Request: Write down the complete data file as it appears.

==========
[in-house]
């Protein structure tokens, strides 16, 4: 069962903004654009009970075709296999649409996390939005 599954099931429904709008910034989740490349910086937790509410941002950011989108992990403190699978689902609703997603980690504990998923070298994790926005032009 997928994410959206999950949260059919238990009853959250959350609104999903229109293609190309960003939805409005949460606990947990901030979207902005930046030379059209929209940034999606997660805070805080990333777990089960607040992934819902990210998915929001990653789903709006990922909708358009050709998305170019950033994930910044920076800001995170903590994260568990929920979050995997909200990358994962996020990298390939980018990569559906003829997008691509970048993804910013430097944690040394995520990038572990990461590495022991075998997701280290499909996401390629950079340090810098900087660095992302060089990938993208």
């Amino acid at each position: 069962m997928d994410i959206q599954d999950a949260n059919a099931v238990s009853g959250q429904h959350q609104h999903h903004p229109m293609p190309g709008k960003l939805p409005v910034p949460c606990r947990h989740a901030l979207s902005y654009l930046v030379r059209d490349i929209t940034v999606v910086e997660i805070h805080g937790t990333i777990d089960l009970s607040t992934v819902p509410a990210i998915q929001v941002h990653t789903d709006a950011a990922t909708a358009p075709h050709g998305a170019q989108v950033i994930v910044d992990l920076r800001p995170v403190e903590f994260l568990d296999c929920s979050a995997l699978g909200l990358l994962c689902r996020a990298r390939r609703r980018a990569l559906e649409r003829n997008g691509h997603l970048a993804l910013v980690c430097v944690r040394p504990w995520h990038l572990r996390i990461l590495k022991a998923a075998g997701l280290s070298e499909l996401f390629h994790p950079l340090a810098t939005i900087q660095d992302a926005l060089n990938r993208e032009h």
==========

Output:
[in-house]
């Protein structure tokens, strides 16, 4: 069962903004654009009970075709296999649409996390939005 599954099931429904709008910034989740490349910086937790509410941002950011989108992990403190699978689902609703997603980690504990998923070298994790926005032009 997928994410959206999950949260059919238990009853959250959350609104999903229109293609190309960003939805409005949460606990947990901030979207902005930046030379059209929209940034999606997660805070805080990333777990089960607040992934819902990210998915929001990653789903709006990922909708358009050709998305170019950033994930910044920076800001995170903590994260568990929920979050995997909200990358994962996020990298390939980018990569559906003829997008691509970048993804910013430097944690040394995520990038572990990461590495022991075998997701280290499909996401390629950079340090810098900087660095992302060089990938993208």
């Amino acid at each position: 069962m997928d994410i959206q599954d999950a949260n059919a099931v238990s009853g959250q429904h959350q609104h999903h903004p229109m293609p190309g709008k960003l939805p409005v910034p949460c606990r947990h989740a901030l979207s902005y654009l930046v030379r059209d490349i929209t940034v999606v910086e997660i805070h805080g937790t990333i777990d089960l009970s607040t992934v819902p509410a990210i998915q929001v941002h990653t789903d709006a950011a990922t909708a358009p075709h050709g998305a170019q989108v950033i994930v910044d992990l920076r800001p995170v403190e903590f994260l568990d296999c929920s979050a995997l699978g909200l990358l994962c689902r996020a990298r390939r609703r980018a990569l559906e649409r003829n997008g691509h997603l970048a993804l910013v980690c430097v944690r040394p504990w995520h990038l572990r996390i990461l590495k022991a998923a075998g997701l280290s070298e499909l996401f390629h994790p950079l340090a810098t939005i900087q660095d992302a926005l060089n990938r993208e032009h």